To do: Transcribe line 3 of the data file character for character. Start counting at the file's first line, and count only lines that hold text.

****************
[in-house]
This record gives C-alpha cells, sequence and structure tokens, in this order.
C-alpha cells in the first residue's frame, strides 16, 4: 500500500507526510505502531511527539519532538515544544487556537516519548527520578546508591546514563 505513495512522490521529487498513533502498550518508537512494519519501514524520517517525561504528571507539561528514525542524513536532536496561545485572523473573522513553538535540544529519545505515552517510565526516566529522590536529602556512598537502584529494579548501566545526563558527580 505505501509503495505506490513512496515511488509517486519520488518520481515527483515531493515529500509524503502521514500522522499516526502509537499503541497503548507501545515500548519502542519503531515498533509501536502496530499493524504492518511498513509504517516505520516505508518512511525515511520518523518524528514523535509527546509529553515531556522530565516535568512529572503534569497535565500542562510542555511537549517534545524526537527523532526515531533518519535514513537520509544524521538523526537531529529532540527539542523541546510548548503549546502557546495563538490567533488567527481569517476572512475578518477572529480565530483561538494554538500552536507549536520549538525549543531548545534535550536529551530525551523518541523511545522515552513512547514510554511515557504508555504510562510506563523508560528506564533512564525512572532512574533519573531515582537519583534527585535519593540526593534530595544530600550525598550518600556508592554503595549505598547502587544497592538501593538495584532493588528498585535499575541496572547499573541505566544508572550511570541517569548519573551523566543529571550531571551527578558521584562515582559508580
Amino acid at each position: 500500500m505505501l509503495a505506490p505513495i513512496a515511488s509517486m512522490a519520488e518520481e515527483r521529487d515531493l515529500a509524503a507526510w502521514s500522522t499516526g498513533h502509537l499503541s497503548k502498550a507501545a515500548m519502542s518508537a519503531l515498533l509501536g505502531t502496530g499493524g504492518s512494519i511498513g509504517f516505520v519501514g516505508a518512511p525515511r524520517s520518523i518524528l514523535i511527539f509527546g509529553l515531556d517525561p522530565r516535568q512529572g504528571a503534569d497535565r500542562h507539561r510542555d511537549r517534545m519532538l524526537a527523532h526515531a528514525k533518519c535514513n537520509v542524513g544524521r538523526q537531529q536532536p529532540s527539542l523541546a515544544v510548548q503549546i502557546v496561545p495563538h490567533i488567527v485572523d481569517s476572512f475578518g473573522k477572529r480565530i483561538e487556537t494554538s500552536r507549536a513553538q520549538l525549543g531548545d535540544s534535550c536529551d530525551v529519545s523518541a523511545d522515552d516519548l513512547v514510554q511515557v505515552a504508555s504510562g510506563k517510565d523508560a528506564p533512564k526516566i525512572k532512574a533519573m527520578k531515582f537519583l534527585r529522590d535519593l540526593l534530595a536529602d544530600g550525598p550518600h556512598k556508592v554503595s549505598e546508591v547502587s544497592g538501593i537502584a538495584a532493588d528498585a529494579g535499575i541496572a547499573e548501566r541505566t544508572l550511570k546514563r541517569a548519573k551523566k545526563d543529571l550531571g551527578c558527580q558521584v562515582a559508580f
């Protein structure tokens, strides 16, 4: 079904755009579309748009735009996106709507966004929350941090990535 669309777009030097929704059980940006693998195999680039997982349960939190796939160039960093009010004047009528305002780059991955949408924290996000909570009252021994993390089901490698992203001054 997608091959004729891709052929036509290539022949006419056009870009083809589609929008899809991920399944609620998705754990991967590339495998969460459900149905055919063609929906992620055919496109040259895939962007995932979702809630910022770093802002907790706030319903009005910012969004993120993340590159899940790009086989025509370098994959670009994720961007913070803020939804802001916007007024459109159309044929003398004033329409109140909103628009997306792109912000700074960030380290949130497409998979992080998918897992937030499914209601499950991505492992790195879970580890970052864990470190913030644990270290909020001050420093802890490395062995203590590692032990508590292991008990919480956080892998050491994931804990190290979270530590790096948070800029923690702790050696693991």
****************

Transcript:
C-alpha cells in the first residue's frame, strides 16, 4: 500500500507526510505502531511527539519532538515544544487556537516519548527520578546508591546514563 505513495512522490521529487498513533502498550518508537512494519519501514524520517517525561504528571507539561528514525542524513536532536496561545485572523473573522513553538535540544529519545505515552517510565526516566529522590536529602556512598537502584529494579548501566545526563558527580 505505501509503495505506490513512496515511488509517486519520488518520481515527483515531493515529500509524503502521514500522522499516526502509537499503541497503548507501545515500548519502542519503531515498533509501536502496530499493524504492518511498513509504517516505520516505508518512511525515511520518523518524528514523535509527546509529553515531556522530565516535568512529572503534569497535565500542562510542555511537549517534545524526537527523532526515531533518519535514513537520509544524521538523526537531529529532540527539542523541546510548548503549546502557546495563538490567533488567527481569517476572512475578518477572529480565530483561538494554538500552536507549536520549538525549543531548545534535550536529551530525551523518541523511545522515552513512547514510554511515557504508555504510562510506563523508560528506564533512564525512572532512574533519573531515582537519583534527585535519593540526593534530595544530600550525598550518600556508592554503595549505598547502587544497592538501593538495584532493588528498585535499575541496572547499573541505566544508572550511570541517569548519573551523566543529571550531571551527578558521584562515582559508580